Fiction Friday: The world of Dolores Price

July 29, 2011 – There’s a great line in the movie “As Good As It Gets” where a woman asks Jack Nicholson’s character, who happens to be a best-selling novelist, how he writes women so well.

His reply? “I think of a man, and I take away reason and accountability.”

The scene is played for comedy, but that question should actually be posed to Wally Lamb, author of “She’s Come Undone”. He captured the essence of a young girl at 10 years to a woman turning 40 and every age in between flawlessly when he created his character Dolores Price. For a man that’s practically an impossible thing to do unless you carry large amounts of estrogen, or perhaps grew up with a lot of sisters.

Last weekend, I finished Lamb’s coming-of-age story about Price, a tough as nails (at least on the outside) but loveable heroine, although it hit bookstores almost 20 years ago in 1992. Price struggles with many issues that are common to young women, among them divorced parents, an absent father, and a strictly religious grandmother. But she also deals with rape, death and a long stay in a mental facility during her journey to find peace and emotional liberation.

I picked the book up after hearing many of my friends and colleagues sing its praises; many even touted it was the best book they’d ever read. It didn’t quite reach the pinnacle of my favorite book (for me it’s still a toss-up between Janet Fitch’s “White Oleander” or anything by Rebecca Wells) but it was definitely worth my invested time. Once I was pulled into Lamb’s world on page one, it held my interest until the last word.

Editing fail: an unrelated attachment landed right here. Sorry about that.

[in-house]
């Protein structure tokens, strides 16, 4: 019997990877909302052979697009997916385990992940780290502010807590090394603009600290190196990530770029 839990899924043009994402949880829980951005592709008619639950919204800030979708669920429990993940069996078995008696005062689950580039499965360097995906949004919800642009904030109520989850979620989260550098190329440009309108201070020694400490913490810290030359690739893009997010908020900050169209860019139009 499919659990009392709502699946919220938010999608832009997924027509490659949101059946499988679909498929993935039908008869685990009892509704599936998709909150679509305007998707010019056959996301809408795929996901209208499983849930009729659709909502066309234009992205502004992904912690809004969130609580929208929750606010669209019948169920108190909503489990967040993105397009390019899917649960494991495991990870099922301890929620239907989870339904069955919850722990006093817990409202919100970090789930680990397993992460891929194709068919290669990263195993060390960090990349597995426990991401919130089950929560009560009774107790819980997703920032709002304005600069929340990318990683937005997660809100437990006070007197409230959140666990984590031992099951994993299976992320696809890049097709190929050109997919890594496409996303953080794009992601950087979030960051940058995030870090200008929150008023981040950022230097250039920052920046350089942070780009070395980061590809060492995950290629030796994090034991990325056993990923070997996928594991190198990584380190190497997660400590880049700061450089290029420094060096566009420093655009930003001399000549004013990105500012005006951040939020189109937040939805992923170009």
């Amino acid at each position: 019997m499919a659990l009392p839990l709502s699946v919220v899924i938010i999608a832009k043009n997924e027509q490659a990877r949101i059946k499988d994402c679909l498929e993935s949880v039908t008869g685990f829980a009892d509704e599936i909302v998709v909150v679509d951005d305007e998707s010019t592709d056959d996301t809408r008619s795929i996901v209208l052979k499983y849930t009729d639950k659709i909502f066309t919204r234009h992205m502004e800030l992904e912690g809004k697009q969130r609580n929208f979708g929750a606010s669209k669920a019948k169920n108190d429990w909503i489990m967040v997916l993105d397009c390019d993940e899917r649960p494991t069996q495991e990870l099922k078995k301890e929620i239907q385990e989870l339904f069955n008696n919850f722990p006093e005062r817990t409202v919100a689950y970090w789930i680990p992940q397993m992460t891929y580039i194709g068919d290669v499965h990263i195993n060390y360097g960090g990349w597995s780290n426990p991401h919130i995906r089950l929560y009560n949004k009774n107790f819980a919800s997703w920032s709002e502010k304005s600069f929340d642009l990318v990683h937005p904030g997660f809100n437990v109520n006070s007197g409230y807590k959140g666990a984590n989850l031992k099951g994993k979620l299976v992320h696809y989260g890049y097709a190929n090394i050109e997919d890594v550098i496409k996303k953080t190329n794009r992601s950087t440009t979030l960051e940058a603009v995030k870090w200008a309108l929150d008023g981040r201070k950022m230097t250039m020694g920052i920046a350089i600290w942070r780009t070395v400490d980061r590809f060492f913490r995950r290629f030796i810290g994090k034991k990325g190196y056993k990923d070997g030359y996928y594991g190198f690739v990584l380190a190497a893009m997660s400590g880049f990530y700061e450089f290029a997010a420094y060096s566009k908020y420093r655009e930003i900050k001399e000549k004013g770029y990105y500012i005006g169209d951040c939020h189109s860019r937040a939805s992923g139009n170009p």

Rumor has it that a movie is in the works. There haven’t been too many books that have translated well to film, and since the book spans 30 well detailed years of the character’s life, the director has a tough job. Still I’m curious to see how it will play out.

Who will play Dolores? Reese Witherspoon, according to most sources, an actress I like but can’t imagine in the role despite her fine acting chops. The role, however, would be bigger than most actresses in Hollywood today, which is why it may have been better to go with an unknown.

There’s no release date scheduled yet, but if you haven’t read the book yet – and I can’t be the only one who missed it the first time around – do so before you even consider seeing the movie.

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2 thoughts on “Fiction Friday: The world of Dolores Price

  1. Reese Witherspoon is too skinny and sexy for the role of Delores. This is a drama related movie/book. they need to find someone who can fall deep into Delores’ character as she gets older and fatter and loses loses herself. They should consider someone else

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